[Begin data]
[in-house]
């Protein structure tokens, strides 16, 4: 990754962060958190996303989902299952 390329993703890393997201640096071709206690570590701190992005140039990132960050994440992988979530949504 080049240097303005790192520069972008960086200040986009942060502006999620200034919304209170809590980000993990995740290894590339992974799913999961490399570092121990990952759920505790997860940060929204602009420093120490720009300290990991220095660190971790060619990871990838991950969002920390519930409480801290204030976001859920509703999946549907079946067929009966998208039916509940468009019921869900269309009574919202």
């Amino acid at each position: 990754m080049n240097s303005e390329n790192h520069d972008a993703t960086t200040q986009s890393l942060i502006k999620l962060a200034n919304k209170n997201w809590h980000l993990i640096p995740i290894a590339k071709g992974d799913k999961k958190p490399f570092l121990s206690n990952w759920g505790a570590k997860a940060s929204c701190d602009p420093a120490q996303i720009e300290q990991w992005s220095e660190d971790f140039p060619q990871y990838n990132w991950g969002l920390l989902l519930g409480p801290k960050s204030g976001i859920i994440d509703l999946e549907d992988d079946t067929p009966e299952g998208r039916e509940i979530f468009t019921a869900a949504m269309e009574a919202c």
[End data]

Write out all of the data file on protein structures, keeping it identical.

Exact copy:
[in-house]
């Protein structure tokens, strides 16, 4: 990754962060958190996303989902299952 390329993703890393997201640096071709206690570590701190992005140039990132960050994440992988979530949504 080049240097303005790192520069972008960086200040986009942060502006999620200034919304209170809590980000993990995740290894590339992974799913999961490399570092121990990952759920505790997860940060929204602009420093120490720009300290990991220095660190971790060619990871990838991950969002920390519930409480801290204030976001859920509703999946549907079946067929009966998208039916509940468009019921869900269309009574919202």
């Amino acid at each position: 990754m080049n240097s303005e390329n790192h520069d972008a993703t960086t200040q986009s890393l942060i502006k999620l962060a200034n919304k209170n997201w809590h980000l993990i640096p995740i290894a590339k071709g992974d799913k999961k958190p490399f570092l121990s206690n990952w759920g505790a570590k997860a940060s929204c701190d602009p420093a120490q996303i720009e300290q990991w992005s220095e660190d971790f140039p060619q990871y990838n990132w991950g969002l920390l989902l519930g409480p801290k960050s204030g976001i859920i994440d509703l999946e549907d992988d079946t067929p009966e299952g998208r039916e509940i979530f468009t019921a869900a949504m269309e009574a919202c």